Paper boats have to be constructed well or they sink. The songs on Ed Woltil’s new album, Paper Boats: A Reverie in Thirteen Acts, are marvels of construction. They float, sail, and motor along – each a three or four minute work of art.
Woltil’s had a long time to perfect his craft. In the 1980’s and 90’s he was the leader of Tampa folk-rock trio Mad For Electra. Since then he’s recorded two critically acclaimed albums as co-leader of The Ditchflowers. He now strikes out under his own name for this solo release on the small Sunshine Drenchy label, run by musician Steve Robinson. In fact, Robinson (of 80’s Tampa Bay area band The Headlights) and Woltil have a forthcoming project as a duo coming out later this year.
Paper Boats is a literate and intelligent, fresh-sounding collection of folky pop rock, not too dissimilar from what Woltil’s been doing all along, but more focused here. Some of his influences – Paul McCartney, Harry Nilsson, Jimmy Webb, Roger McGuinn – shine through as well. It’s a warm album, a ship’s log full of life insights and observations as seen from the perspective of middle age.
In lead-off track “Algebra”, he acknowledges the logic-and-science-based world we live in, but notes that “hearts get in the way.” He says of the song: “If the world is perfect and can be described neatly in mathematical terms—as some physicists and other brainy types have claimed—then why do I feel so confused? ‘Spell’ it out for me, please—I’m better with words than I am with numbers.”
Emotions and perceptions sometimes mean more than the chemical formulas underlying existence: “Algebra is Greek to me / But your blue eyes they speak to me”.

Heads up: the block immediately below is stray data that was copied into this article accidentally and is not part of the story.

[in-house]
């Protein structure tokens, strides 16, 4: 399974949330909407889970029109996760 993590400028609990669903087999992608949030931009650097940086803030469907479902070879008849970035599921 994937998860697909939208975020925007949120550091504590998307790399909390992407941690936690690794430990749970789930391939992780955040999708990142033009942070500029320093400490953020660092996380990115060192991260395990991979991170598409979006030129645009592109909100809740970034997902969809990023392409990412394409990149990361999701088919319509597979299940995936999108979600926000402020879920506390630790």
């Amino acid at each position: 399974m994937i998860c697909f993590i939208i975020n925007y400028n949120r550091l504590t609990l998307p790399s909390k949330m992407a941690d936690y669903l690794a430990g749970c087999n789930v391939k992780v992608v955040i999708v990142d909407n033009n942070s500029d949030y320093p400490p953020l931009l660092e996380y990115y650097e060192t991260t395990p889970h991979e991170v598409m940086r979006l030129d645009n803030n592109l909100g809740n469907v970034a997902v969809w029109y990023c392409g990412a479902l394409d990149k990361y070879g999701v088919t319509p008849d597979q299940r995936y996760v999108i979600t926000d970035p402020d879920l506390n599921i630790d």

“Hiding in Plain Sight” brings to mind Joe Walsh’s recent “Analog Man”, at least in subject matter. Woltil’s song, though, is a more thoughtful and acutely observed rumination on our present day technology obsessed culture. “We are everywhere and barely there / hiding in plain sight”, he sings. He expounds further about the track on his website: “The world is getting smaller and we’re all more connected than ever, right? Hello? Actually, more and more often I feel disconnected and I have to remind myself to look away from the screen and toward the big beautiful world. I get the feeling I’m not alone…”
Though the album is primarily built on acoustic guitar, he changes tack with “The Shortest Distance (Between Two Hearts)”, a drum and organ-based light-soul number with a hummable, head-bobbing cosmopolitan groove. It fits in well with the relaxed nature of the other tracks, adding another texture to the proceedings.
Listening to Paper Boats is like going on a voyage of discovery through the little joys and heartbreaks of life with an experienced sailor and guide. Woltil shines as the pilot of his own ship – here’s to more cruises in the future.